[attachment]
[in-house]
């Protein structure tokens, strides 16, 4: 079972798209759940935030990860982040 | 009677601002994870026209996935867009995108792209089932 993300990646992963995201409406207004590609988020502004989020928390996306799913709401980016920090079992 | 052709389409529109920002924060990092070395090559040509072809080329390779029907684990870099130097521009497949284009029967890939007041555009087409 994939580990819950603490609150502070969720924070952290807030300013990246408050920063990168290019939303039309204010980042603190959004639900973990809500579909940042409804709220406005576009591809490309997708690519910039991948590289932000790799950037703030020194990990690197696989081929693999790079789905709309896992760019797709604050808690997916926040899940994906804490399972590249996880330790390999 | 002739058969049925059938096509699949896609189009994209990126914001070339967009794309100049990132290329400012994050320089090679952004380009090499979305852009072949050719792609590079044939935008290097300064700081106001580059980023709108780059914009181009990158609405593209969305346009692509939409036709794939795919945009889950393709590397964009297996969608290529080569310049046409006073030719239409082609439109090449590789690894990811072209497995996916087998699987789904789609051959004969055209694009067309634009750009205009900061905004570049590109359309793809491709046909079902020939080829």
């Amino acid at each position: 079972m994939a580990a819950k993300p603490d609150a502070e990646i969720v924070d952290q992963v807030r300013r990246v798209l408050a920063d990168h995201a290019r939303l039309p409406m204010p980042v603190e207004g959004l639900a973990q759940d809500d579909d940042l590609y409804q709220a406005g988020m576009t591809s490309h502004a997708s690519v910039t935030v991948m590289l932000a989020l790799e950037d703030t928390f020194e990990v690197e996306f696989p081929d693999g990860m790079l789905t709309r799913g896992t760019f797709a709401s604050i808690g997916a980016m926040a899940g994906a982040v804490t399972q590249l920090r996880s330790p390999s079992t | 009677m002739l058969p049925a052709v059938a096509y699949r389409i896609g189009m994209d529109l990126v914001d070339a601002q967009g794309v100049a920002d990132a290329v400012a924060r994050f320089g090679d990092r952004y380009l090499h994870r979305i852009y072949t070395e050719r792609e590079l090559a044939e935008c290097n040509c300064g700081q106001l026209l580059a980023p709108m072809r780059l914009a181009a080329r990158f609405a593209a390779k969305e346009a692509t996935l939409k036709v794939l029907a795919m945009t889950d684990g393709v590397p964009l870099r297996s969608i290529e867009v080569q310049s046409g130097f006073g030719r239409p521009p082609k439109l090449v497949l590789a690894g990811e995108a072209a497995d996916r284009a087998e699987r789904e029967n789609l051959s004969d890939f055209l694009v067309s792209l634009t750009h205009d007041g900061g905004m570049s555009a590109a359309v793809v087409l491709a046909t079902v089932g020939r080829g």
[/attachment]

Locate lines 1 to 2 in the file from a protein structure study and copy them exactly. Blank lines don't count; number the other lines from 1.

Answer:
[in-house]
């Protein structure tokens, strides 16, 4: 079972798209759940935030990860982040 | 009677601002994870026209996935867009995108792209089932 993300990646992963995201409406207004590609988020502004989020928390996306799913709401980016920090079992 | 052709389409529109920002924060990092070395090559040509072809080329390779029907684990870099130097521009497949284009029967890939007041555009087409 994939580990819950603490609150502070969720924070952290807030300013990246408050920063990168290019939303039309204010980042603190959004639900973990809500579909940042409804709220406005576009591809490309997708690519910039991948590289932000790799950037703030020194990990690197696989081929693999790079789905709309896992760019797709604050808690997916926040899940994906804490399972590249996880330790390999 | 002739058969049925059938096509699949896609189009994209990126914001070339967009794309100049990132290329400012994050320089090679952004380009090499979305852009072949050719792609590079044939935008290097300064700081106001580059980023709108780059914009181009990158609405593209969305346009692509939409036709794939795919945009889950393709590397964009297996969608290529080569310049046409006073030719239409082609439109090449590789690894990811072209497995996916087998699987789904789609051959004969055209694009067309634009750009205009900061905004570049590109359309793809491709046909079902020939080829």